Double 2010 WEG medallist USA Dressage rider Steffen Peters calls USEF Dressage Technical Adxisor/National Coach Anne Gribbons "Boss" and for all the right reasons!
DressageDaily feature writer Kelly Sanchez caught up with Anne Gribbons in California for this insightful interview with "The Boss" as she and USEF Managing Director and Dressage Chef d’Equipe Eva Salomon travelled to the west coast completed a scouting tour, clinics and shows before leaving for the World Cup Finals this week, in Liepsig, Germany.
To watch Anne Gribbons at a dressage show, you quickly understand why Steffen Peters refers to her simply as “Boss.” Coaching the high-performance riders at a CDI in Los Angeles in April, she was seemingly in 10 places at once — monitoring the action in the show rings, closely observing horses and riders in the warm-ups, offering suggestions, fielding phone calls, greeting old friends.
As USEF Technical Advisor/National Coach, Gribbons draws on her considerable expertise as not only a 5* international dressage judge, but a competitor, instructor, barn owner and show manager, and it’s a role that she relishes. Even before she was named to her post, Gribbons had a vision for American dressage, and now, nearly a year and a half into her tenure, which runs through 2012, she has already achieved some lofty goals. The U.S. dressage team’s somewhat unexpected success at last fall’s Alltech/FEI World Equestrian Games (where Steffen Peters won two individual bronze medals, and the U.S. dressage team qualified for the 2012 Olympics in London) was only the start.
Three Americans are competing at the World Cup Dressage Finals in Leipzig. Germany, and in July she intends to send a Nations Cup team for the first time since 2005 to the World Equestrian Festival CHIO in Aachen. After the Pan American Games in Guadalajara, Mexico, in October, preparations will heat up for next summer’s Olympic Games in London. “We have plans for everything,” she says with a smile.
An American Brand of Dressage
David and Anne Gribbons at the 2000 Collecting Gaits Farm/USEF Dressage National Championships.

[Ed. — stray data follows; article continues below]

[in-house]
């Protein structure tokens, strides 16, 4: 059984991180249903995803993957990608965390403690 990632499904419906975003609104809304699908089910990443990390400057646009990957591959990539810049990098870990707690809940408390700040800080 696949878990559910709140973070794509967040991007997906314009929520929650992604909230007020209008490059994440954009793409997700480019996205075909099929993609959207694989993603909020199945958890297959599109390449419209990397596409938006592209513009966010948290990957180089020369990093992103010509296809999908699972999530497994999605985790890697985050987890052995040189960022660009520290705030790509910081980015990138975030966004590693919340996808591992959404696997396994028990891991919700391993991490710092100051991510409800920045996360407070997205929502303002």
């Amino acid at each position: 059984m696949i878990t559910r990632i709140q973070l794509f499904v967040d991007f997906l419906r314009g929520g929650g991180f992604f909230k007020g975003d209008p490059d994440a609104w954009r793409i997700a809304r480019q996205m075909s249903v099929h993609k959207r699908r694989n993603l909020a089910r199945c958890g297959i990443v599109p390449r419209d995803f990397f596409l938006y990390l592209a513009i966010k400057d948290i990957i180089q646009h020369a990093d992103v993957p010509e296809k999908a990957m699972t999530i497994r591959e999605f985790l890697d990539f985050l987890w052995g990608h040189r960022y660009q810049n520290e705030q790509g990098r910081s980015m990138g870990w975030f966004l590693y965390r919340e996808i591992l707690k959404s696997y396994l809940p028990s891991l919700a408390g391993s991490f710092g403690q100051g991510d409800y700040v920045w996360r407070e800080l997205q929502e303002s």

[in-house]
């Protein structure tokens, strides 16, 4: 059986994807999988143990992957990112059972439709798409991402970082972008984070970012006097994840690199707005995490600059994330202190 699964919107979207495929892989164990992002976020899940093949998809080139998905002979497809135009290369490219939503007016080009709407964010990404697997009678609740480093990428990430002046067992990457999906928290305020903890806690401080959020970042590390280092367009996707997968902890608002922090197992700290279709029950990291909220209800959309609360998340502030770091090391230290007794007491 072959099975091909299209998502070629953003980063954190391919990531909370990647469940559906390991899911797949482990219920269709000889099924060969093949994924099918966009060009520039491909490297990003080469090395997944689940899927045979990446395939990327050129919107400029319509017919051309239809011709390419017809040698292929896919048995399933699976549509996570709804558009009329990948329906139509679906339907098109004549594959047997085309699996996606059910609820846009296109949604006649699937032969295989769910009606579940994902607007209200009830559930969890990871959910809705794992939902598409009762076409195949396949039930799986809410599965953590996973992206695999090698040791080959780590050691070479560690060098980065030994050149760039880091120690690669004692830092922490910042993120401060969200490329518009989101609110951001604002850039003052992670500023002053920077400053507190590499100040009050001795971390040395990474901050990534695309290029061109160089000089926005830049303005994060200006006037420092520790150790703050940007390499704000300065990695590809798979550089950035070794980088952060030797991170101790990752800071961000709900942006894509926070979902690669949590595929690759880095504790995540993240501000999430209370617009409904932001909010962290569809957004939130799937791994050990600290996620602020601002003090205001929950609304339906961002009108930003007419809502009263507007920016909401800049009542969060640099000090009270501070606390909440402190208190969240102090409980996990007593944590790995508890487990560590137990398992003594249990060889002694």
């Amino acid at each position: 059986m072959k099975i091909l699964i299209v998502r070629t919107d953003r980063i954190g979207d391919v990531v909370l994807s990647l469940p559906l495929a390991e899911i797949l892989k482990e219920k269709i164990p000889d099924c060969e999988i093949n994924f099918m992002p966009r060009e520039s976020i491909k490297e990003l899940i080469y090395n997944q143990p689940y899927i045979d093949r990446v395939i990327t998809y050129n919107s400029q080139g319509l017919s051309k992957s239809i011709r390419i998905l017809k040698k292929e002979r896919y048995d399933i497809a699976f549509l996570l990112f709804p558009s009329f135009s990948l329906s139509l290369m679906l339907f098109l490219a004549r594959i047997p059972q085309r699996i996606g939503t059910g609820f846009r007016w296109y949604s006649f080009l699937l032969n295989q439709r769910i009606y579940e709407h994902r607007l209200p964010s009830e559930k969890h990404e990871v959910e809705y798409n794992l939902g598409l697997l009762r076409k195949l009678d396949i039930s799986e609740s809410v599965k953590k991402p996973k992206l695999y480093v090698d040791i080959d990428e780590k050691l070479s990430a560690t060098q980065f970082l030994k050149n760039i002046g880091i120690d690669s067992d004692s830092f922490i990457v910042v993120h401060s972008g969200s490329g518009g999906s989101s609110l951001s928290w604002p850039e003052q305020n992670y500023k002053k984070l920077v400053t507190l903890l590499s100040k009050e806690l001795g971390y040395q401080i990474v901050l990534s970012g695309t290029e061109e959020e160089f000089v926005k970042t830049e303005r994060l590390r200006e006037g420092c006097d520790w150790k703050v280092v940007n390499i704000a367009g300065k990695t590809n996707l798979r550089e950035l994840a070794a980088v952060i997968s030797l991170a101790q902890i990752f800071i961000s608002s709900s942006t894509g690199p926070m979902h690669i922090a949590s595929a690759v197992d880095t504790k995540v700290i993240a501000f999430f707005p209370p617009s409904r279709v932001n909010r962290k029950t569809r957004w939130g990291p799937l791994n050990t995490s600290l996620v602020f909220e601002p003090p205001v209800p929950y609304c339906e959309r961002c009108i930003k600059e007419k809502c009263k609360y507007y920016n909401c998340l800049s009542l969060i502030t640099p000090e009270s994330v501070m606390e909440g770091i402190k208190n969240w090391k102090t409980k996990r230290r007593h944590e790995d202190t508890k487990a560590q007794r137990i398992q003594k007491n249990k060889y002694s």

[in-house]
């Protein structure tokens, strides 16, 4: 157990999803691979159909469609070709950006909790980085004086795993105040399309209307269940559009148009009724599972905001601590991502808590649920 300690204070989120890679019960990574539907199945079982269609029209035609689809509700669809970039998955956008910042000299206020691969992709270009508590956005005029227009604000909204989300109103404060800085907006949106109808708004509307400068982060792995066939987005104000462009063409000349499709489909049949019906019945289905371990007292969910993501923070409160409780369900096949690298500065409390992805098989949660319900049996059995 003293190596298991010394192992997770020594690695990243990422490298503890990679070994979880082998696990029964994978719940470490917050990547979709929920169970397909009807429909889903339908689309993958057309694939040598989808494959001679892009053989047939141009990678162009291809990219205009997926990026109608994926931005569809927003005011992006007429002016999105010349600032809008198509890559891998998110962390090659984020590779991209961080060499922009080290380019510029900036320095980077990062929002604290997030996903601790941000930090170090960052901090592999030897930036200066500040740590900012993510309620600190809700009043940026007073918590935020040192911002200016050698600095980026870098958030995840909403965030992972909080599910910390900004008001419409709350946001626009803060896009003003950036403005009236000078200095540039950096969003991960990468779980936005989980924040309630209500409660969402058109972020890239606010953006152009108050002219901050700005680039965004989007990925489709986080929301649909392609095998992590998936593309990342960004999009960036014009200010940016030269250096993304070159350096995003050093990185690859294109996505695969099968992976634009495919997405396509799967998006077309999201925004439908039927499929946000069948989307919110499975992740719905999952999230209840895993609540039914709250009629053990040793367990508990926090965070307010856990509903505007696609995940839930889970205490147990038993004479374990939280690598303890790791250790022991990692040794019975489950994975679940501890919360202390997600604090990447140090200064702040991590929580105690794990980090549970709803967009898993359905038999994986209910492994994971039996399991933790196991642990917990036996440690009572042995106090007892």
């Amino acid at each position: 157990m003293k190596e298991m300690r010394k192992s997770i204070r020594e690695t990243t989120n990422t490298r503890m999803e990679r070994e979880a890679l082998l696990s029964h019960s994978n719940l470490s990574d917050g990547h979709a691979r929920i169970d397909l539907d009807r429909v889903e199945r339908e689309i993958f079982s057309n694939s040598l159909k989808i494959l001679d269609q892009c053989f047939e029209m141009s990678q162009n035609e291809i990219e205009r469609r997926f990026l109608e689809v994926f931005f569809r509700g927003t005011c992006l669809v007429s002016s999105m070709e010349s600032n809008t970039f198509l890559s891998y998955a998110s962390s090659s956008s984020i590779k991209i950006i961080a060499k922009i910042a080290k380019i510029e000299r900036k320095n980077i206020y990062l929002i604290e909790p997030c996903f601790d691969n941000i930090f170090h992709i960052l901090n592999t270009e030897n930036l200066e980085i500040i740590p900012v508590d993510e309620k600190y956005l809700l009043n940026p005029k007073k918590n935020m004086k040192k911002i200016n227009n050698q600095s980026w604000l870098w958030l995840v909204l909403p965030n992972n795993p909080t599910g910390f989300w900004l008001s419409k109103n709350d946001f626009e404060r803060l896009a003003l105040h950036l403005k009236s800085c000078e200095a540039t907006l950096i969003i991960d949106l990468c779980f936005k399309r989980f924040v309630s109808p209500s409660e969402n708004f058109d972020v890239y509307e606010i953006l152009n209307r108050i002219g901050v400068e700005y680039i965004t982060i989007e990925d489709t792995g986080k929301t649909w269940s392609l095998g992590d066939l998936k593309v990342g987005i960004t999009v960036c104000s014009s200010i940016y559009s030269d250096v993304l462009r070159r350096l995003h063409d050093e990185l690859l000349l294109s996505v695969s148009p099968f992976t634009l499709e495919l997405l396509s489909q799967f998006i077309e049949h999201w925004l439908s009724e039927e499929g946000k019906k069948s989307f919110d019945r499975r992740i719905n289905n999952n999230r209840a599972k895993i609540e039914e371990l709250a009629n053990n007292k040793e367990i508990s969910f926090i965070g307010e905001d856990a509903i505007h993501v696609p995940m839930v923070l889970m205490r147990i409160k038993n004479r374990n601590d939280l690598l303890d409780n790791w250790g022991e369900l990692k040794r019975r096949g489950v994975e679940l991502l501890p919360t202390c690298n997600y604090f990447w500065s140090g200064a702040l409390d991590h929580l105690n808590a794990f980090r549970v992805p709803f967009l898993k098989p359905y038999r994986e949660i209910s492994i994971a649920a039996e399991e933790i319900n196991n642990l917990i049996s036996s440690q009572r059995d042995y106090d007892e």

The Swedish-born Gribbons, who lives in Florida with her husband, David, acknowledges the challenges of putting together a dressage program in a country as vast as the U.S., but she’s quick to praise the wealth of coaching talent from coast to coast. “We have the people who went to Europe and did it all — their knowledge should now be poured into our young people. It’ll take a whole bunch of teachers from here to start our young riders correctly at the bottom and go up the pipeline. We still need to go to Europe to show, I’m sorry to say, but I’d like for us to be able to do the pre-work here and not necessarily have to send people to Europe to train and work in the barns. I think we could have a brand of dressage that’s ours.”
She argues that Americans should also be training their own horses and not relying on importing top prospects from abroad. “The Europeans are never going to sell us a trained horse that’s going to beat them — not at the highest levels. We need to breed our own horses as well, but that’s an even longer process. I probably won’t live to see it, but I look forward to the day when Americans can field a winning team of horses trained and bred here. It’s 20 years from now, but we’ve got to have a plan. We can’t always leave it up to some other nation to fix us.”
Gribbons made sure her team came together just not in competition but during the "down time" when training at USET headquarters in Gladstone NJ, they did dinner and a cruise to the statue of Liberty in New York. Steffen Peters, Catherine Bateason Chandler, Todd Flettrich and alternate rider Pierre St Jacques